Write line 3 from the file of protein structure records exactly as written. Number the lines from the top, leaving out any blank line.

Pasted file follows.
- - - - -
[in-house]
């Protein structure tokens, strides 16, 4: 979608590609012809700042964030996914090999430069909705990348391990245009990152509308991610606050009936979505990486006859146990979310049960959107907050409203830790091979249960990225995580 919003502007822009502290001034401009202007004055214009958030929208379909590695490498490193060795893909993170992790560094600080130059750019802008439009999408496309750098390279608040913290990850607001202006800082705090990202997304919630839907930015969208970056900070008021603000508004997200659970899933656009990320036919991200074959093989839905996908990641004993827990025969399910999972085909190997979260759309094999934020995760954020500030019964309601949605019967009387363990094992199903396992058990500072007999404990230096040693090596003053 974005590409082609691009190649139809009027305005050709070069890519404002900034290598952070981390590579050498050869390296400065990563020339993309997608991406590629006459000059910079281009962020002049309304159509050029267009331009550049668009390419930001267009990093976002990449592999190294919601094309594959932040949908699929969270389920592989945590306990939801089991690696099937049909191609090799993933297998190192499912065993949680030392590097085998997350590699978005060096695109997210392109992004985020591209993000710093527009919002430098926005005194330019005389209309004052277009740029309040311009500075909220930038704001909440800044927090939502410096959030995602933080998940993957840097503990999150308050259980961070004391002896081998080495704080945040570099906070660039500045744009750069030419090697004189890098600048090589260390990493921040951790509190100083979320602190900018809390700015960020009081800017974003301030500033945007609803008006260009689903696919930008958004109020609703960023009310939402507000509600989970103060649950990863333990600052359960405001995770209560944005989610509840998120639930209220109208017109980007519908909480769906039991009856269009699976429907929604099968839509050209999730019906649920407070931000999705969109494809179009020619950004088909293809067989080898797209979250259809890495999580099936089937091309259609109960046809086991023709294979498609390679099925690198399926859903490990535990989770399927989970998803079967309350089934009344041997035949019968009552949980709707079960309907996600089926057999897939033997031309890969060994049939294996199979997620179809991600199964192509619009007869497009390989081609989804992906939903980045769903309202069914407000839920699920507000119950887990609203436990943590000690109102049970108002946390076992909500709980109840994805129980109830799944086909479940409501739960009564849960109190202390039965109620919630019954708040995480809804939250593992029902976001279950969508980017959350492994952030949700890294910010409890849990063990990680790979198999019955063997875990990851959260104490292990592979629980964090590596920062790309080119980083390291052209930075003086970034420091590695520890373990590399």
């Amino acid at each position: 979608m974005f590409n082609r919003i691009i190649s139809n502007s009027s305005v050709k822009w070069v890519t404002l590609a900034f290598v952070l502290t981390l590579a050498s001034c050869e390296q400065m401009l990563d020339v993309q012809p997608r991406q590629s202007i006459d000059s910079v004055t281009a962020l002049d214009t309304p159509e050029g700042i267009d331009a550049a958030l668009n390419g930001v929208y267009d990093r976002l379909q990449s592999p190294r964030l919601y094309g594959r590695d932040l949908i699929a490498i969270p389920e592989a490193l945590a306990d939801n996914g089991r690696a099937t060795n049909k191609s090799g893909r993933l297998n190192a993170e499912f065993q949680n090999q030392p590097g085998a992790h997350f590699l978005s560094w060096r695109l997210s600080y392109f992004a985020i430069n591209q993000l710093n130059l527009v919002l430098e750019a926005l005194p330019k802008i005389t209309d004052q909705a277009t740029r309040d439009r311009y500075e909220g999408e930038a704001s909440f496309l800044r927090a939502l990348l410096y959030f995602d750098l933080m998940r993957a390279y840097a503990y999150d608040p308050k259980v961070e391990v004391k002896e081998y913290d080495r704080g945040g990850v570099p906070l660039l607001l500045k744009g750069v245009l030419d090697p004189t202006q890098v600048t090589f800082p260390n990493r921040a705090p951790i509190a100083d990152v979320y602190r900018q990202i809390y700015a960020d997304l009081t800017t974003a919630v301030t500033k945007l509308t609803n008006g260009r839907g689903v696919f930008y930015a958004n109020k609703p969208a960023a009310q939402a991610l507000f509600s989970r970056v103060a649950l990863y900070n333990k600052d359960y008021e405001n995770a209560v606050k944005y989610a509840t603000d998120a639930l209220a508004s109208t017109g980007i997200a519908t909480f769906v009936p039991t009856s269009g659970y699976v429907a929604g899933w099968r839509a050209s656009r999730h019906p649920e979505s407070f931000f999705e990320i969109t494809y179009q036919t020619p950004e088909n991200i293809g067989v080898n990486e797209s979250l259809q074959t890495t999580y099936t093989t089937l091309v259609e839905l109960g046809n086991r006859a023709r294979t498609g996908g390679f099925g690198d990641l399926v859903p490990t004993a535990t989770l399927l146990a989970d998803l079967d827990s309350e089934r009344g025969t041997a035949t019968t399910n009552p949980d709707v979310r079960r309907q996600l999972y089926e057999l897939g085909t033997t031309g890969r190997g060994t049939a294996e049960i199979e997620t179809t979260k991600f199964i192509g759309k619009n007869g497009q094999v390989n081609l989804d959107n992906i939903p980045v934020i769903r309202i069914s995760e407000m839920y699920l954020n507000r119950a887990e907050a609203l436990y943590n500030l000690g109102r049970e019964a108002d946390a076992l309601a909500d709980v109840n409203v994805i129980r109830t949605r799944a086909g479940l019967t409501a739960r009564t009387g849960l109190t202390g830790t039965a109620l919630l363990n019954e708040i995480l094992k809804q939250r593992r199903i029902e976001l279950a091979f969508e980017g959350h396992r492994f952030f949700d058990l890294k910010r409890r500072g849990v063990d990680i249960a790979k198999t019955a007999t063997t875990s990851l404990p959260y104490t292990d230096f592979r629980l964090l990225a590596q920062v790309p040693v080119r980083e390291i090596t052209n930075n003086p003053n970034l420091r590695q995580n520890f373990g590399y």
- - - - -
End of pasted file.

């Amino acid at each position: 979608m974005f590409n082609r919003i691009i190649s139809n502007s009027s305005v050709k822009w070069v890519t404002l590609a900034f290598v952070l502290t981390l590579a050498s001034c050869e390296q400065m401009l990563d020339v993309q012809p997608r991406q590629s202007i006459d000059s910079v004055t281009a962020l002049d214009t309304p159509e050029g700042i267009d331009a550049a958030l668009n390419g930001v929208y267009d990093r976002l379909q990449s592999p190294r964030l919601y094309g594959r590695d932040l949908i699929a490498i969270p389920e592989a490193l945590a306990d939801n996914g089991r690696a099937t060795n049909k191609s090799g893909r993933l297998n190192a993170e499912f065993q949680n090999q030392p590097g085998a992790h997350f590699l978005s560094w060096r695109l997210s600080y392109f992004a985020i430069n591209q993000l710093n130059l527009v919002l430098e750019a926005l005194p330019k802008i005389t209309d004052q909705a277009t740029r309040d439009r311009y500075e909220g999408e930038a704001s909440f496309l800044r927090a939502l990348l410096y959030f995602d750098l933080m998940r993957a390279y840097a503990y999150d608040p308050k259980v961070e391990v004391k002896e081998y913290d080495r704080g945040g990850v570099p906070l660039l607001l500045k744009g750069v245009l030419d090697p004189t202006q890098v600048t090589f800082p260390n990493r921040a705090p951790i509190a100083d990152v979320y602190r900018q990202i809390y700015a960020d997304l009081t800017t974003a919630v301030t500033k945007l509308t609803n008006g260009r839907g689903v696919f930008y930015a958004n109020k609703p969208a960023a009310q939402a991610l507000f509600s989970r970056v103060a649950l990863y900070n333990k600052d359960y008021e405001n995770a209560v606050k944005y989610a509840t603000d998120a639930l209220a508004s109208t017109g980007i997200a519908t909480f769906v009936p039991t009856s269009g659970y699976v429907a929604g899933w099968r839509a050209s656009r999730h019906p649920e979505s407070f931000f999705e990320i969109t494809y179009q036919t020619p950004e088909n991200i293809g067989v080898n990486e797209s979250l259809q074959t890495t999580y099936t093989t089937l091309v259609e839905l109960g046809n086991r006859a023709r294979t498609g996908g390679f099925g690198d990641l399926v859903p490990t004993a535990t989770l399927l146990a989970d998803l079967d827990s309350e089934r009344g025969t041997a035949t019968t399910n009552p949980d709707v979310r079960r309907q996600l999972y089926e057999l897939g085909t033997t031309g890969r190997g060994t049939a294996e049960i199979e997620t179809t979260k991600f199964i192509g759309k619009n007869g497009q094999v390989n081609l989804d959107n992906i939903p980045v934020i769903r309202i069914s995760e407000m839920y699920l954020n507000r119950a887990e907050a609203l436990y943590n500030l000690g109102r049970e019964a108002d946390a076992l309601a909500d709980v109840n409203v994805i129980r109830t949605r799944a086909g479940l019967t409501a739960r009564t009387g849960l109190t202390g830790t039965a109620l919630l363990n019954e708040i995480l094992k809804q939250r593992r199903i029902e976001l279950a091979f969508e980017g959350h396992r492994f952030f949700d058990l890294k910010r409890r500072g849990v063990d990680i249960a790979k198999t019955a007999t063997t875990s990851l404990p959260y104490t292990d230096f592979r629980l964090l990225a590596q920062v790309p040693v080119r980083e390291i090596t052209n930075n003086p003053n970034l420091r590695q995580n520890f373990g590399y």